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02 December 2014

Clive Palmer launches attack on News Corp journalist at press club

Palmer United party leader refuses to answer questions relating to legal case involving Chinese-owned Citic Pacific

Clive Palmer

Clive Palmer has launched a pugnacious attack on a journalist at the National Press Club, ridiculing him and refusing to let him ask questions relating to Palmer’s legal case involving the Chinese-owned company Citic Pacific.

National political correspondent at the Courier-Mail, Steven Scott, attempted to ask the Palmer United party leader questions about fraud and dishonesty charges levelled at him by estranged Chinese business partners. Citic Pacific alleges Palmer siphoned money from a business fund to use in his election campaign.

The claims are the heart of a civil suit that is currently before the courts.

Coal baron and politician Palmer has consistently refused to address the allegations and has walked out of television interviews when pressed on the issue.

A number of journalists attempted to ask Palmer questions relating to the case on Monday, but all were shot down.

“I can’t take any questions on that because it’s before the courts,” Palmer said, when Scott started his question.

“I’m going to ask it anyway,” Scott said.

“Why don’t you just ask a question about the topic? Have some guts to stand up to Rupert [Murdoch], don’t do what he tells you from New York. Stand up and be a journalist. Don’t read off that, think off your own brain and think of a question,” Palmer said.

The Palmer United party leader proceeded to talk over the journalist while he tried to ask his question.

“All those papers are controlled by Rupert Murdoch. Your paper is owned by his personal family. You get directions from the editor, Rupert Murdoch. He gets on Skype in New York,” Palmer said, going on to accuse Murdoch of trying to control how Australians think.

“Why don’t you try to be an independent journalist and think for a while? I know your whole career is depending on it, but you should try to think,” Palmer said.

When Scott protested, Palmer claimed: “You want a promotion from Rupert.”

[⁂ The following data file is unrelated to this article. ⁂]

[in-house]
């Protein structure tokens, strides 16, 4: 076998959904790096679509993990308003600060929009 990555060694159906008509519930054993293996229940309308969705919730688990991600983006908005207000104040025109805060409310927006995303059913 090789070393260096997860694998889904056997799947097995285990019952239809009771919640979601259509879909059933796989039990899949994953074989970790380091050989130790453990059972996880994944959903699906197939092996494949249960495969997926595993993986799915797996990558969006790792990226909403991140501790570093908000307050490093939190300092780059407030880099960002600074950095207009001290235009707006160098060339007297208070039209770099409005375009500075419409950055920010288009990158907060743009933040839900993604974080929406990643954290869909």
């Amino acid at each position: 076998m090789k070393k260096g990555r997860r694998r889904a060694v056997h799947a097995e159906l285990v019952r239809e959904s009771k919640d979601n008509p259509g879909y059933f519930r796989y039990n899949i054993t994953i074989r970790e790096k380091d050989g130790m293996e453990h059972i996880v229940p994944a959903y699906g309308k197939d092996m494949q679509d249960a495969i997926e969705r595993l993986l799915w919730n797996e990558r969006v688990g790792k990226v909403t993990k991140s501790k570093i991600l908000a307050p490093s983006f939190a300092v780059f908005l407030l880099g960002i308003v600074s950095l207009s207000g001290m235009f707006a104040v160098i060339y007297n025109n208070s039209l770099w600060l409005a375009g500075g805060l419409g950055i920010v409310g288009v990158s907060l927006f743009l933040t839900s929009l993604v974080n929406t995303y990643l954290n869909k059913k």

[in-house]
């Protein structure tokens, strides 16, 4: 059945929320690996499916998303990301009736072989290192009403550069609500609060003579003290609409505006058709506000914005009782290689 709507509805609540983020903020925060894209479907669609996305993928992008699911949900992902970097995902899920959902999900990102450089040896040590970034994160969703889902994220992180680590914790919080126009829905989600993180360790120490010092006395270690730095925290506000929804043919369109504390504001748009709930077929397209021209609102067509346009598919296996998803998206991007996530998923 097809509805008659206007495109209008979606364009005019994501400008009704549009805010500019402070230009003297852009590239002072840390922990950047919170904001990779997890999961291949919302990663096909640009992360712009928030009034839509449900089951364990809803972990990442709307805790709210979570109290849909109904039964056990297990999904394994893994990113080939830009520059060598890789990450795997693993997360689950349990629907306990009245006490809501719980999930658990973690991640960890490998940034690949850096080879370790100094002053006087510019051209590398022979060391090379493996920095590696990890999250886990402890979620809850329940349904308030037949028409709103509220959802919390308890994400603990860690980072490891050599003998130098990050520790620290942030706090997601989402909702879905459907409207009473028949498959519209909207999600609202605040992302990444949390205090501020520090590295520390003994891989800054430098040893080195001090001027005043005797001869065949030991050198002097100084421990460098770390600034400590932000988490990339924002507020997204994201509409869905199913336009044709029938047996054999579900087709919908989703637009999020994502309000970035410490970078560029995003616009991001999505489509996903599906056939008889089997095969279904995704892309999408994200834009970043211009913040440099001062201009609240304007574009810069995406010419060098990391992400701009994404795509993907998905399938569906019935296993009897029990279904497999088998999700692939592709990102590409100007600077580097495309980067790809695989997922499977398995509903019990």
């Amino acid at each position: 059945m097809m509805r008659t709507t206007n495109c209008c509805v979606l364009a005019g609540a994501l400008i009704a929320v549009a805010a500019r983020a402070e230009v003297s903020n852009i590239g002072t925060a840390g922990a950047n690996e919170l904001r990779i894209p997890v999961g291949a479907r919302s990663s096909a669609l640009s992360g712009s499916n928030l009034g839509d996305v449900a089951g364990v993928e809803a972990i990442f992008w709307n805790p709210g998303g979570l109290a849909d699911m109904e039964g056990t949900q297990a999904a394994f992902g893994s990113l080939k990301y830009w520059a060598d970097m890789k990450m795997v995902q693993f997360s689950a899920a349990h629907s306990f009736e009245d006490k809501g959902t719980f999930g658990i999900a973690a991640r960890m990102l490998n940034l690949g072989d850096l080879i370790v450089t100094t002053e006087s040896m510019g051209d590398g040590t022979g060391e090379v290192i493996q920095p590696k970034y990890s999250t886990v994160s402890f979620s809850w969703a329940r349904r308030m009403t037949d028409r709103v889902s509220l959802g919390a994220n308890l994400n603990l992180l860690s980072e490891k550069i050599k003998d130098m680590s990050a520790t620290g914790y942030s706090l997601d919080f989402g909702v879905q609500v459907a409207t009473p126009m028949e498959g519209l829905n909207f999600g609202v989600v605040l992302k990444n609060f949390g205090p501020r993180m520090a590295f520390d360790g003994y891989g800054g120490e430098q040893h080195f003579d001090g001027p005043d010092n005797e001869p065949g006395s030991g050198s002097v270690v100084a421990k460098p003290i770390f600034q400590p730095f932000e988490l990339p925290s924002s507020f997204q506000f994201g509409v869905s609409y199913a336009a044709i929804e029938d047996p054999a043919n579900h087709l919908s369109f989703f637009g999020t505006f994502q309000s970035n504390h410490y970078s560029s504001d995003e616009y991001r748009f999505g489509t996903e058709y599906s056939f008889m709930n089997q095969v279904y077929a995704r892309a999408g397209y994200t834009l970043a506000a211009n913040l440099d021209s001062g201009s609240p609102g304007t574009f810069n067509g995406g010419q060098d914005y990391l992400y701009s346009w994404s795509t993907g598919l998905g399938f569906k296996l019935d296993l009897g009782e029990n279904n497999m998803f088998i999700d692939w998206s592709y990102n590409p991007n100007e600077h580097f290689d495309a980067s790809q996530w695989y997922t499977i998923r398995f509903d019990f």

“This is ridiculous,” Scott replied.

Palmer proceeded to criticise Scott for his questions.

“I’m not going to take rubbish from you, mate,” Palmer said. “It’s just not true what you’re saying, ok? If you want to ask a question about politics, go ahead, if you don’t want to, forget about it. Why are you asking the same question? I’m just saying, I’m here to talk about a particularly topic, I’m prepared to take questions.”

“We’re here to ask questions,” Scott said.

“You haven’t got the guts to ask a question on the topic because it’s beyond your intellectual capacity. Why don’t you admit it?” Palmer asked.

Scott tried to ask his questions a few more times, with no success, before the press club host, Sabra Lane, stepped in and stopped the verbal altercation by moving on to the next journalist.

The outburst came after Palmer paid tribute to the work journalists do, saying they are vital for a functioning democracy.

“It doesn’t matter whether it’s good news or bad news. The news is what makes our country tick and no one has a stronger duty to protect that right to know than the members of the media,” Palmer said, opening his address.

Palmer has dismissed the legal case against him as a witch-hunt.

Earlier in his address, Palmer directed his anger towards another media magnate, Kerry Stokes, who has a stake in Channel Seven and Sky News, accusing him of weighing into the legal battle because he has a strategic interest in his West Australian port.